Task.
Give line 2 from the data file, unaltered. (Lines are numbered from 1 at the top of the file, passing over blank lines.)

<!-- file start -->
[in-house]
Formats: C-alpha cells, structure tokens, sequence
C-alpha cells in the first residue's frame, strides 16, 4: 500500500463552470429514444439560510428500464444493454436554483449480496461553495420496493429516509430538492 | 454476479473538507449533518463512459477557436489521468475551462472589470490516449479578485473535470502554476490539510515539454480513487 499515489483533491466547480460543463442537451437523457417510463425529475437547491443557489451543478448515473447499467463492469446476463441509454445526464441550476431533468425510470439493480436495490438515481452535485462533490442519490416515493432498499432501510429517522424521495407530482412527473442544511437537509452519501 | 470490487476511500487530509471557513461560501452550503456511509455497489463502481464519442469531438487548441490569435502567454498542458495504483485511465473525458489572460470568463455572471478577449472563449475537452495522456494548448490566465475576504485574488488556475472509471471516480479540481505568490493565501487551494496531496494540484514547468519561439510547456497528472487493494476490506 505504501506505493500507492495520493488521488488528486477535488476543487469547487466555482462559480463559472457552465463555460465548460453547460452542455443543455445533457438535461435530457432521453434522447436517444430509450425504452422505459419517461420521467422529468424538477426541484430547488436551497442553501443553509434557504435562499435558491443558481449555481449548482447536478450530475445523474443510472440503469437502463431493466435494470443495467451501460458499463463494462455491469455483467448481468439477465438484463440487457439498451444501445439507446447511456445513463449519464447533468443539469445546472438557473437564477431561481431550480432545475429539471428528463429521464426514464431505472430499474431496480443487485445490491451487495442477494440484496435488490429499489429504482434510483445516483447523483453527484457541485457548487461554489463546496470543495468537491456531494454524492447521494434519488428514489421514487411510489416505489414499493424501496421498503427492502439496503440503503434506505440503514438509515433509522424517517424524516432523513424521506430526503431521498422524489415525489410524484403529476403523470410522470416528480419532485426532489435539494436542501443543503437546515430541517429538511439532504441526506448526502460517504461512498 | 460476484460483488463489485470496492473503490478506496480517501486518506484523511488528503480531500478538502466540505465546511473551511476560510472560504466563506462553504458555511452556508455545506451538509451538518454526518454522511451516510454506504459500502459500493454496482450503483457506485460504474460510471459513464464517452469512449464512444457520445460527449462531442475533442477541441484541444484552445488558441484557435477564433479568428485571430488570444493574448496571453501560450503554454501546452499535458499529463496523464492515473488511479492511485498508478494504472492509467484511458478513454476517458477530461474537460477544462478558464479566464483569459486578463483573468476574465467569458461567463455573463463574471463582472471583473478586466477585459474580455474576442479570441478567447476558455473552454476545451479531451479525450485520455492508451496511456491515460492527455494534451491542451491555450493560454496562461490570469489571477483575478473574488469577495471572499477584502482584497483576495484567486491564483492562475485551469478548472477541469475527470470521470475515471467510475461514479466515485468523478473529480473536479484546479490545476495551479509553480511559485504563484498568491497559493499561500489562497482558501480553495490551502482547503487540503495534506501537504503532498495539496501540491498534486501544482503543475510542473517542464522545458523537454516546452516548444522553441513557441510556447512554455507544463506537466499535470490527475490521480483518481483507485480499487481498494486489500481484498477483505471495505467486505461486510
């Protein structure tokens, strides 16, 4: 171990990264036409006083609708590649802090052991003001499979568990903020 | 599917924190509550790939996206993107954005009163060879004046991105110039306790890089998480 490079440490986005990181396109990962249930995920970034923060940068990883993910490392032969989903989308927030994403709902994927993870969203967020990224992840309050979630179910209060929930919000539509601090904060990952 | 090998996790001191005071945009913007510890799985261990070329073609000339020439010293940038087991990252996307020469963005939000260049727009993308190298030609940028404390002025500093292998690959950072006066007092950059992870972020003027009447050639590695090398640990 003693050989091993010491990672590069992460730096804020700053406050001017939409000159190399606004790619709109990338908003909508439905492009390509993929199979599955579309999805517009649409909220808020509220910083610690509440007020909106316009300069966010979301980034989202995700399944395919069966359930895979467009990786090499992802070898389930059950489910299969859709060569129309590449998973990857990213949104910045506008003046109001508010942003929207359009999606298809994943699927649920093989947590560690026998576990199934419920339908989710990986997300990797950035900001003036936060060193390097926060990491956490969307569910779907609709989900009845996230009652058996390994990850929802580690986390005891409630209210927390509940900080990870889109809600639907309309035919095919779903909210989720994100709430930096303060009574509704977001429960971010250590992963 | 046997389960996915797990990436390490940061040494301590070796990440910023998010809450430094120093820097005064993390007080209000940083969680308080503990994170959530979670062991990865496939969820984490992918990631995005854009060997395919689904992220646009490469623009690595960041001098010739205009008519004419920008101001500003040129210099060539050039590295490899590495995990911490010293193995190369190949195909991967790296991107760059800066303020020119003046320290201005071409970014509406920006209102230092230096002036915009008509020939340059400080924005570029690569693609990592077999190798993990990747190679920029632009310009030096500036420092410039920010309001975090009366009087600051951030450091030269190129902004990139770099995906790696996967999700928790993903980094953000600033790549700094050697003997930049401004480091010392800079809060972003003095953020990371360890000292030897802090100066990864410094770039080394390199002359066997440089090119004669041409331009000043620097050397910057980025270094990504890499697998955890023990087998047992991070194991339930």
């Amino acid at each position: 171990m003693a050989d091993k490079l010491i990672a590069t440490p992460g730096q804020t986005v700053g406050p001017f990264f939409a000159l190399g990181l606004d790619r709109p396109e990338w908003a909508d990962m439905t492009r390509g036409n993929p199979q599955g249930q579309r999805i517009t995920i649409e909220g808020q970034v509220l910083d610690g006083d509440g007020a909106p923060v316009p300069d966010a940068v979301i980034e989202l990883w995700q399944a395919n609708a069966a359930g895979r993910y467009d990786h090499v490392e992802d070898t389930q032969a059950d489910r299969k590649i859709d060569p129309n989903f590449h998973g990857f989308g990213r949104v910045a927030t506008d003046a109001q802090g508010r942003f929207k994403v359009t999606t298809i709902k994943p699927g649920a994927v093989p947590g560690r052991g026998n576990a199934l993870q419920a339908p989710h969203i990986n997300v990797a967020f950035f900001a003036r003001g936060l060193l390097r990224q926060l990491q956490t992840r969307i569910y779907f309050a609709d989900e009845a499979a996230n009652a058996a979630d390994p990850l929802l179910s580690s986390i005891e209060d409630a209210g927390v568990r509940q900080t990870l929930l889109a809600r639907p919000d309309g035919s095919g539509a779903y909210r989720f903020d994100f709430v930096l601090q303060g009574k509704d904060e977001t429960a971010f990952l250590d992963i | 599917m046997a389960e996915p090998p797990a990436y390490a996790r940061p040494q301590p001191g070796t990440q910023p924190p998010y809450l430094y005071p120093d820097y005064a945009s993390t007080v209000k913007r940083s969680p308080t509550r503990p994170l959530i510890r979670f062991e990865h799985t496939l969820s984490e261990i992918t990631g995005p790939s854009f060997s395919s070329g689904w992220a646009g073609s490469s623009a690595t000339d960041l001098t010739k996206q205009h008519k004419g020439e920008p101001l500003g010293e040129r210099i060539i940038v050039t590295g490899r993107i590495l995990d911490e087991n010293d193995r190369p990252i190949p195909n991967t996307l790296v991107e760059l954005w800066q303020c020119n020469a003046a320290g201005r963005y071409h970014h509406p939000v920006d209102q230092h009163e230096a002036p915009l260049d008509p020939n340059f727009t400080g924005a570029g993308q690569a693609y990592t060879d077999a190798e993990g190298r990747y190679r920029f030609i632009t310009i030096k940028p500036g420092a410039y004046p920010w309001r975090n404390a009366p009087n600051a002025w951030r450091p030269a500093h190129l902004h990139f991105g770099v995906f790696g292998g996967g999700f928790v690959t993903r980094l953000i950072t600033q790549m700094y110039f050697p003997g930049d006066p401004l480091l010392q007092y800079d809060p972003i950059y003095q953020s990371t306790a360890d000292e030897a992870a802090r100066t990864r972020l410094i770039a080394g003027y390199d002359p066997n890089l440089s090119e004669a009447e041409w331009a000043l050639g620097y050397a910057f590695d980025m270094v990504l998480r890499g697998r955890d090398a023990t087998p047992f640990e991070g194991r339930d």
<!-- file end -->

Formats: C-alpha cells, structure tokens, sequence